stuff. We are fierce in searching for numbers to trend. So far, we’ve published
trend lines for Federal agencies’ SDVOSB achievements since Fiscal Year 2001.
We’re hoping to get similar trend charts done for subcontracting achievements.
We also do other work like monitor the growth of businesses over time. Sometimes,
we scratch our heads and try to make sense of it all. Most of the time, we
simply say “Aha! Look at that!”
12. Awards and Recognition Programs: OK,
forget everything that came before this. We really, really, like the awards
program. We host this each year in June, on or around Flag Day. We honor
Enterprising Veterans who exemplify the motto: Veterans in Business - Still
Serving America! We celebrate the work of the advocates selected as
Champions of Veterans Enterprise. While it may not be a big to-do by other
award program standards, these ceremonies are very special to us.
13. Our Briefing Materials:
We have a great DVD library that explains our program. We have some really
fantastic posters. We make these available at no charge to offices that want to
visually display their support for veterans in business. We have some very
professional Executive brochures and a nice product catalog that offers a lot
of detail on our offerings. In addition, and these, too, are more favorites –
we will customize a Then and Now poster for business owners (give us a photo of
the owner in military uniform and a second photo as the business owner today),
we will put the owner’s name and business name on it for posting at the
company’s headquarters. This also works for contracting teams who make awards
to these owners. Another offering for owners is the 3-minute video clip they
can post to our database.
Code of Federal Regulations, TITLE 38 CHAPTER I, PART 74
§ 74.12 What must a
concern submit to apply for VetBiz VIP Verification?
Each VetBiz VIP Verification applicant must
submit the electronic forms and attachments CVE requires. All electronic forms
are available on the VetBiz.gov Vendor Information Pages database Web pages. At
the time the applicant dispatches the electronic forms, the applicant must also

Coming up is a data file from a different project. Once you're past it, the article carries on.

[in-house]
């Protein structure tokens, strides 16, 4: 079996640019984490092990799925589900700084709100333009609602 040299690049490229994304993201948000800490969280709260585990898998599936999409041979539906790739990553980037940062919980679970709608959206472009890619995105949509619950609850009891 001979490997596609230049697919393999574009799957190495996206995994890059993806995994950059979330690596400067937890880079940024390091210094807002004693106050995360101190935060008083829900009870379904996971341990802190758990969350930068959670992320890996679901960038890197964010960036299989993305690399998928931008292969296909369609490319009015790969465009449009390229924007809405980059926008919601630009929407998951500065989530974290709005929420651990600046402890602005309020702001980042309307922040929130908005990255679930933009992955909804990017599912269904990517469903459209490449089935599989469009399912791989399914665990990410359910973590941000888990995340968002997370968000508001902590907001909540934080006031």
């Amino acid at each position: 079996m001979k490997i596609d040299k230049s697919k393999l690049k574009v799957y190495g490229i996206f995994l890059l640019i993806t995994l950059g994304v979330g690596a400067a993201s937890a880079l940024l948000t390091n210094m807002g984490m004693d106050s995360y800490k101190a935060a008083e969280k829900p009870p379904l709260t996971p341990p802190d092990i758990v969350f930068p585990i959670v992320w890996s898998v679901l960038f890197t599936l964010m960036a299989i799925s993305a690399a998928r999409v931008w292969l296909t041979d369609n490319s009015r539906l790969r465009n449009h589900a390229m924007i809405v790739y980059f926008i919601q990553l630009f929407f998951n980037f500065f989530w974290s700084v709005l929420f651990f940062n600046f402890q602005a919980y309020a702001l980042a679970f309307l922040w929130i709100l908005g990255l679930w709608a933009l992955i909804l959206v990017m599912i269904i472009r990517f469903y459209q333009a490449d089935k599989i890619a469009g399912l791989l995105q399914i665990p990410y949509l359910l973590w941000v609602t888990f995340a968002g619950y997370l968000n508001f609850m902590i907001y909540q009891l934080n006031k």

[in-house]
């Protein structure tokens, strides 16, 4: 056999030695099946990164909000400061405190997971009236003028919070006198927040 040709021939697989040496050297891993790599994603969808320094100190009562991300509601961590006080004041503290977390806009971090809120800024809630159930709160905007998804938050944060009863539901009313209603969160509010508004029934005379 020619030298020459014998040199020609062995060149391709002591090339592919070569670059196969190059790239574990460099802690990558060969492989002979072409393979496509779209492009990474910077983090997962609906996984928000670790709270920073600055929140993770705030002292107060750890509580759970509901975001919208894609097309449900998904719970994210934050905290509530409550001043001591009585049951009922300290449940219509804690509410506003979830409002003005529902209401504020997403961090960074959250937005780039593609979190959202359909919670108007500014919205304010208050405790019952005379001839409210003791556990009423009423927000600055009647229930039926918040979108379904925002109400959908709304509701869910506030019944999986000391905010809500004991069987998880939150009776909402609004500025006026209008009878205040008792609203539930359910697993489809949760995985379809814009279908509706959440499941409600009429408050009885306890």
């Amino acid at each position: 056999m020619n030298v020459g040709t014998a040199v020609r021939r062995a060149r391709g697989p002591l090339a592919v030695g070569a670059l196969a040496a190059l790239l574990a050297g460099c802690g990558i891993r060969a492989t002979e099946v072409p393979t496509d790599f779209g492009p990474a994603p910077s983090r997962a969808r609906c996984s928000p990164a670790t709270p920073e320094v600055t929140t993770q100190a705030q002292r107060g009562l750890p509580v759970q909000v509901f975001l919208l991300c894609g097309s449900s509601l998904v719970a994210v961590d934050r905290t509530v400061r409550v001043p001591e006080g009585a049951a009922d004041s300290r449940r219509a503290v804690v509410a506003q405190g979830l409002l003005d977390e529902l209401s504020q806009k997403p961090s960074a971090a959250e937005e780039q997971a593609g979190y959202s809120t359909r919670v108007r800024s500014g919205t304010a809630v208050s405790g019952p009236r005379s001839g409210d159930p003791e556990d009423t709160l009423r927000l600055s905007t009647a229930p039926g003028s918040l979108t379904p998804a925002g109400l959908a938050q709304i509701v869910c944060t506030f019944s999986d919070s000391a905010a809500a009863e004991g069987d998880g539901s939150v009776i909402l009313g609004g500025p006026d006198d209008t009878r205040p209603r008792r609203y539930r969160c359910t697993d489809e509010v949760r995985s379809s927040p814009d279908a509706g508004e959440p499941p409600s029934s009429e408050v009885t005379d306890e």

retain on file at the principal place of business a completed copy of the
electronic forms supplemented by manual records that will be used in
verification examinations. These forms
and attachments will include, but not be limited to, financial statements,
Federal personal and business tax returns, payroll records and personal history
statements. An applicant must also retain in the application file IRS Form 4506,
Request for Copy or Transcript of Tax Form. These materials shall be filed
together to maximize efficiency of verification examination visits. Together
with the electronic documents, these manual records will provide the CVE
verification examiner with sufficient information to establish the management,
control and operating status of the business on the date of submission.
Office of Management and Budget has approved the information collection
provisions in this section under control number 2900–0675)
§ 74.20 What is a
verification examination and what will CVE examine?
(a) General . A verification
examination is an investigation by CVE officials, which verifies the accuracy
of any statement or information provided as part of the VetBiz VIP Verification
application process. Thus, examiners may verify that the concern currently
meets the eligibility requirements, and that it met such requirements at the
time of its application or its most recent size recertification. An examination
may be conducted on a random basis, or upon receipt of specific and credible
information alleging that a participant no longer meets eligibility
(b) Scope of examination . CVE may
conduct the examination, or parts of the program examination, at one or all of
the participant's offices. CVE will determine the location of the examination.
Examiners may review any information related to the concern's eligibility
requirements including, but not limited to, documentation related to the legal
structure, ownership and control of the concern. As a minimum, examiners shall
review all documents supporting the application, as described in §74.12. These
include: financial statements; Federal personal and business tax returns;
personal history statements; and Request for Copy or Transcript of Tax Form
(IRS Form 4506) for up to 3 years. Other documents, which may be reviewed
include (if applicable): Articles of Incorporation/Organization; corporate
by-laws or operating agreements; organizational, annual and board/member meeting
records; stock ledgers and certificates; State-issued Certificates of Good
Standing; contract, lease and loan agreements; payroll records; bank account
signature cards; and licenses.
Code of Federal Regulations,
TITLE 13 CHAPTER I, PART 125
§ 125.9 Who does SBA
consider to own an SDVO SBC?
A concern must be at least 51%